Since I generally only work on long-form copy projects with royalty potential, I will screen projects by asking things like how much sales revenue the current control sales page is generating...or how many pieces they're mailing their current magalog control each month or year.
With long-time clients, I don't need to do this level of screening, I consider them the "cash cows" of my copywriting project "portfolio".
It's like an investment portfolio...you want to have your clients you know will generate a certain amount of income, or there's an expected level of reward vs. risk.
Then you might do a launch or something that's outside your "usual" or not as proven, just like you might throw a little gold or crypto or Game Stop into your investment mix. Sometimes these "wild cards" pay off big, and sometimes they don't.
Just like deals you may enter into like revenue share or royalty-only deals, go in with your eyes wide open that these are more speculative "plays" with risks involved.
The other day I also talked with copywriters who had a solid stable of clients, or were working full-time on retainer or were otherwise "fat and happy" with primarily one client. So I shared a few tips for them as well.
First off, as Dan Kennedy always says, the most dangerous number in business is ONE. When you put all your eggs in one basket, and something happens to that basket (it always does), you may find yourself "scrambling" to line up work fast.
That's why, no matter what your situation or how good you have it right now, you want to Always. Be. Prospecting.
Last Saturday I had my hair cut and colored by Robin, who has her own "solo" salon in a complex of solo salons where I live outside Washington, DC. She's told me before about Mitch, a stylist who works out of a solo salon down the hall from her--when he's not flying out to LA to do J. Lo's or Kim Kardashian's hair...or taking the train to New York for Vogue modeling shoots.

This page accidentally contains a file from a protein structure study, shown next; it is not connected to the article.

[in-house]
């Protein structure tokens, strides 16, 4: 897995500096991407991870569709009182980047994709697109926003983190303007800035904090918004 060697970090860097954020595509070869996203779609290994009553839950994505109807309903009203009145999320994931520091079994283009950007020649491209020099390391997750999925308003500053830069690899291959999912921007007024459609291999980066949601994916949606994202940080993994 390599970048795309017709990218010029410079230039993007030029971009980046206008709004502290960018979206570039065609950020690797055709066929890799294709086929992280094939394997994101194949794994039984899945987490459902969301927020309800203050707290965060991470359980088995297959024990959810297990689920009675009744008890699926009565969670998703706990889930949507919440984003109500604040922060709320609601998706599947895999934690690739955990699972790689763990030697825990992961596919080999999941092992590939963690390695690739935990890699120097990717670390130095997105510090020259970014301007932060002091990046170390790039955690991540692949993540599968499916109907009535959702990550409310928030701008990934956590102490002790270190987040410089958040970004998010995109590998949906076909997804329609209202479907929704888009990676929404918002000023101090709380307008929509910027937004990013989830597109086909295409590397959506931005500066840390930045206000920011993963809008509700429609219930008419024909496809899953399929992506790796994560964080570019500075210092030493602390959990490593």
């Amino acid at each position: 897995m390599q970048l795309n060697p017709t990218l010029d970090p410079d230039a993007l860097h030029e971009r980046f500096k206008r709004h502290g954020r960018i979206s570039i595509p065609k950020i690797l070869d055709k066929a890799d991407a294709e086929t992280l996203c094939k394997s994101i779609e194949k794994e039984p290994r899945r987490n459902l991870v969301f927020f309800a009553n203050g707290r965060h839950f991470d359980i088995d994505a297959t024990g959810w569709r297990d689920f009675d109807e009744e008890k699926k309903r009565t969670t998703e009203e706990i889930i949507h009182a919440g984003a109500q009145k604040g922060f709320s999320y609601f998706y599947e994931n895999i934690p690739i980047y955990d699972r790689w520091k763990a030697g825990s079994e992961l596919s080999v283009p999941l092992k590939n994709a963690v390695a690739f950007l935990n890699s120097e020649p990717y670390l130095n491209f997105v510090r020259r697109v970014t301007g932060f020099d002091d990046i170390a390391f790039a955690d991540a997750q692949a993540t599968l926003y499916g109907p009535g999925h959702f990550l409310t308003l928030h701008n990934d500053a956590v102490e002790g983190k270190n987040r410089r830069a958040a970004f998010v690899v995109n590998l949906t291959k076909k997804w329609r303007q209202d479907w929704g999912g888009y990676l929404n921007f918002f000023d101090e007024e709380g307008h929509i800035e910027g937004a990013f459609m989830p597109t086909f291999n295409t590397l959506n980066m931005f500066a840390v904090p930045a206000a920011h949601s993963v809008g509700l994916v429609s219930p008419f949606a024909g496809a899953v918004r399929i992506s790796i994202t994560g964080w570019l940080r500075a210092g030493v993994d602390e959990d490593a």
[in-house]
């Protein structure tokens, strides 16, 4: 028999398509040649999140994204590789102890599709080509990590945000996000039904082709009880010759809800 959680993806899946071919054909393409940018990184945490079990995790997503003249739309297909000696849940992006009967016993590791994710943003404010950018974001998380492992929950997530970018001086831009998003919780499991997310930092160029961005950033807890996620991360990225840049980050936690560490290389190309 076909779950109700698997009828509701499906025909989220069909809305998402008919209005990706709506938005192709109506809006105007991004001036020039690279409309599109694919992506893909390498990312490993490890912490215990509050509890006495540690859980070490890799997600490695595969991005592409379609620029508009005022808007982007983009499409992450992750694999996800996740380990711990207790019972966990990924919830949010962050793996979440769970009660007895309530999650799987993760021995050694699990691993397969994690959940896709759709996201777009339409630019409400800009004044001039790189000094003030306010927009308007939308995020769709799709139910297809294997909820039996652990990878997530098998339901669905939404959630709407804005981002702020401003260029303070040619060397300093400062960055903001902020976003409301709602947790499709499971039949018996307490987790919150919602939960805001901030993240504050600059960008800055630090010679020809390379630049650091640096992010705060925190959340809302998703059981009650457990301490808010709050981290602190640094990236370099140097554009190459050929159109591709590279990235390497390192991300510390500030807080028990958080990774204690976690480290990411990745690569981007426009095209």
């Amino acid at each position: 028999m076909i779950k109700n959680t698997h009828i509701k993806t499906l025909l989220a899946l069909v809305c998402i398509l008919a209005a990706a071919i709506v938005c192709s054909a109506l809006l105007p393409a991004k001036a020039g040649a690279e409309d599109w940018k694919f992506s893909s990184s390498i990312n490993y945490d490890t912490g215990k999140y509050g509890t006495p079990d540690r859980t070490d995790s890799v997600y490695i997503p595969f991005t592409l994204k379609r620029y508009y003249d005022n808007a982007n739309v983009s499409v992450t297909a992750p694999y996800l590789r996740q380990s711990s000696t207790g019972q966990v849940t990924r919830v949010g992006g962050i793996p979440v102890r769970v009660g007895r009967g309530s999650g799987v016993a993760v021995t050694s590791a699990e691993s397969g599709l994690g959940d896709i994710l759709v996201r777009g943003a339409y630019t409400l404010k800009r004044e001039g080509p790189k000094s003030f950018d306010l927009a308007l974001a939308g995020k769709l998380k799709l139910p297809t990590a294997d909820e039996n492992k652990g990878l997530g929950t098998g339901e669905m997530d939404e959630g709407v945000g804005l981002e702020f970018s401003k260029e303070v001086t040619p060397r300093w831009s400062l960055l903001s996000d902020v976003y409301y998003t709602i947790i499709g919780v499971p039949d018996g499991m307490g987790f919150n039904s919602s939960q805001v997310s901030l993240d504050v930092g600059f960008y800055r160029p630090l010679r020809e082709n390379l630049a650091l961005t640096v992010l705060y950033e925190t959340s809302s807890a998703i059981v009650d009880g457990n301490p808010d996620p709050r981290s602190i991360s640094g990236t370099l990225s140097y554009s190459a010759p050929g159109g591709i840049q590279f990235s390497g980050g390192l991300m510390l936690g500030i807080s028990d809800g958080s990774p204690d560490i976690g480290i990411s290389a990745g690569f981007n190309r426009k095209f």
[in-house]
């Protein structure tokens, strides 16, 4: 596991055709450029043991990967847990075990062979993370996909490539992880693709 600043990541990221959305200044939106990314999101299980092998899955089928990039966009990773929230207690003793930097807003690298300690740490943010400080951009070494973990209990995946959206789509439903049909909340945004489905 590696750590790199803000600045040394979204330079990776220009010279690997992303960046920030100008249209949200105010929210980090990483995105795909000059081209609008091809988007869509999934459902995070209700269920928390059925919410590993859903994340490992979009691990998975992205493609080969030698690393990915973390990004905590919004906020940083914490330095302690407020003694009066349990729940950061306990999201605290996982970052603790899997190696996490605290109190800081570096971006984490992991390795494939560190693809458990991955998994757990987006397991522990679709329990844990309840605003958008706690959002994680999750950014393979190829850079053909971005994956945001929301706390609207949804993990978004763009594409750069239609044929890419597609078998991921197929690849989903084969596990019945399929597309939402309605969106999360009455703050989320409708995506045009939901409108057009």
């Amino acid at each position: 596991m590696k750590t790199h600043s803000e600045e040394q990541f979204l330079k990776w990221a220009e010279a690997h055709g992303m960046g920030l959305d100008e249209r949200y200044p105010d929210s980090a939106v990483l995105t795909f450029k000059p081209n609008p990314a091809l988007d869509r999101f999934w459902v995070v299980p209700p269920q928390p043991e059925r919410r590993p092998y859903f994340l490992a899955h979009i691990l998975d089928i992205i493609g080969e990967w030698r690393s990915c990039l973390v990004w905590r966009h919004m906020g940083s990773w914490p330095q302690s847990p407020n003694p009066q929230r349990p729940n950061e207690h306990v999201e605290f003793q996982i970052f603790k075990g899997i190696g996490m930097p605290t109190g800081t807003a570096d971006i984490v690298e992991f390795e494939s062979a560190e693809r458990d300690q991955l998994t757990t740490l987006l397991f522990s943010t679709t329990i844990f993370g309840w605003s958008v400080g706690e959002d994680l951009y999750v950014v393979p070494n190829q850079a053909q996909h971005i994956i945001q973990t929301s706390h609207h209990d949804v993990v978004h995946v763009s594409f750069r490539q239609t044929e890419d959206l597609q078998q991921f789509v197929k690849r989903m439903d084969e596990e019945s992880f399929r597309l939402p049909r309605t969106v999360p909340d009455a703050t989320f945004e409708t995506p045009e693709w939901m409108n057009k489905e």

I asked Robin if Mitch was taking on new clients (since my daughter was curious), and I assumed the answer would be "no" based on his star-studded clientele.
But Robin told me of course he was...they all learned in hair school that you always put one day aside a week for new client appointments. That's because no matter how high up you are, there is always turnover. You want to be prepared and always have "wait list" of clients on reserve.
So consider putting one day aside a week (or a similar amount) for new client development...and keep adding to that potential "wait list" (a.k.a. "back-up plan").
One other bit of advice I dished out at the roundtable the other day: If you're thinking of coloring your hair, just do it. Just over a year ago, I was riding with my daughter on an airport bus after arriving at LAX and saw a woman about my age with long, layered hair with pink highlights all over it...and I thought it looked great.
So this past Saturday, I finally got the nerve to go for it and DO the pink highlights...
That's why my advice to Alec Rosa (who was at my roundtable and is now a Copy Insider) is to just DO it...blondes have more fun!
Yours for smarter marketing,
a.k.a. "Pinky" Schwalm
P.S. I'll be back at you tomorrow with the first part of an interview with two up-and-coming email copywriting rock stars (one is one of my past mentees). You're not going to want to miss it!